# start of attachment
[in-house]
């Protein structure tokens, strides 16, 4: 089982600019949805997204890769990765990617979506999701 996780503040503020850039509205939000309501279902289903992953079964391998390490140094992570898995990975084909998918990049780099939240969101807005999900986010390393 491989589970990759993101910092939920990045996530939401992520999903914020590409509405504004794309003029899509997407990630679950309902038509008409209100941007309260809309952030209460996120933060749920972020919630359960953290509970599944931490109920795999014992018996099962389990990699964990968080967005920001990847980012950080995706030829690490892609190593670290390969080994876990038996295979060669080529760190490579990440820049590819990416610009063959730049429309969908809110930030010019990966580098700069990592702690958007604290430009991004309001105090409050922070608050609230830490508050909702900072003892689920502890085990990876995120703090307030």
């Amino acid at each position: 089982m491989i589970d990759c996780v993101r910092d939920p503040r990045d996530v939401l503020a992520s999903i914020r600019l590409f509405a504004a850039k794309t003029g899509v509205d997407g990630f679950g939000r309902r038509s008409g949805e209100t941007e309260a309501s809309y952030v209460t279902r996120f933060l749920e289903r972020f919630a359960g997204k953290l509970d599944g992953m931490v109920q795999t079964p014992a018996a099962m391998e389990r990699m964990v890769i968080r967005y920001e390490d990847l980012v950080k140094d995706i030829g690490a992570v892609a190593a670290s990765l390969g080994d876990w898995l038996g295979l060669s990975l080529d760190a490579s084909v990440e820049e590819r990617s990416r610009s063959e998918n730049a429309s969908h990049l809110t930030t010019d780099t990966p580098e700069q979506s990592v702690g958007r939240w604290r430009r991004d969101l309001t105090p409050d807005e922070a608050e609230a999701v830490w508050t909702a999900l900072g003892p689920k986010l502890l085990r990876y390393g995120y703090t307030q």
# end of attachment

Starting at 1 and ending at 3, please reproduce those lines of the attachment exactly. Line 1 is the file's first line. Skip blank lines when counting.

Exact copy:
[in-house]
């Protein structure tokens, strides 16, 4: 089982600019949805997204890769990765990617979506999701 996780503040503020850039509205939000309501279902289903992953079964391998390490140094992570898995990975084909998918990049780099939240969101807005999900986010390393 491989589970990759993101910092939920990045996530939401992520999903914020590409509405504004794309003029899509997407990630679950309902038509008409209100941007309260809309952030209460996120933060749920972020919630359960953290509970599944931490109920795999014992018996099962389990990699964990968080967005920001990847980012950080995706030829690490892609190593670290390969080994876990038996295979060669080529760190490579990440820049590819990416610009063959730049429309969908809110930030010019990966580098700069990592702690958007604290430009991004309001105090409050922070608050609230830490508050909702900072003892689920502890085990990876995120703090307030």
């Amino acid at each position: 089982m491989i589970d990759c996780v993101r910092d939920p503040r990045d996530v939401l503020a992520s999903i914020r600019l590409f509405a504004a850039k794309t003029g899509v509205d997407g990630f679950g939000r309902r038509s008409g949805e209100t941007e309260a309501s809309y952030v209460t279902r996120f933060l749920e289903r972020f919630a359960g997204k953290l509970d599944g992953m931490v109920q795999t079964p014992a018996a099962m391998e389990r990699m964990v890769i968080r967005y920001e390490d990847l980012v950080k140094d995706i030829g690490a992570v892609a190593a670290s990765l390969g080994d876990w898995l038996g295979l060669s990975l080529d760190a490579s084909v990440e820049e590819r990617s990416r610009s063959e998918n730049a429309s969908h990049l809110t930030t010019d780099t990966p580098e700069q979506s990592v702690g958007r939240w604290r430009r991004d969101l309001t105090p409050d807005e922070a608050e609230a999701v830490w508050t909702a999900l900072g003892p689920k986010l502890l085990r990876y390393g995120y703090t307030q």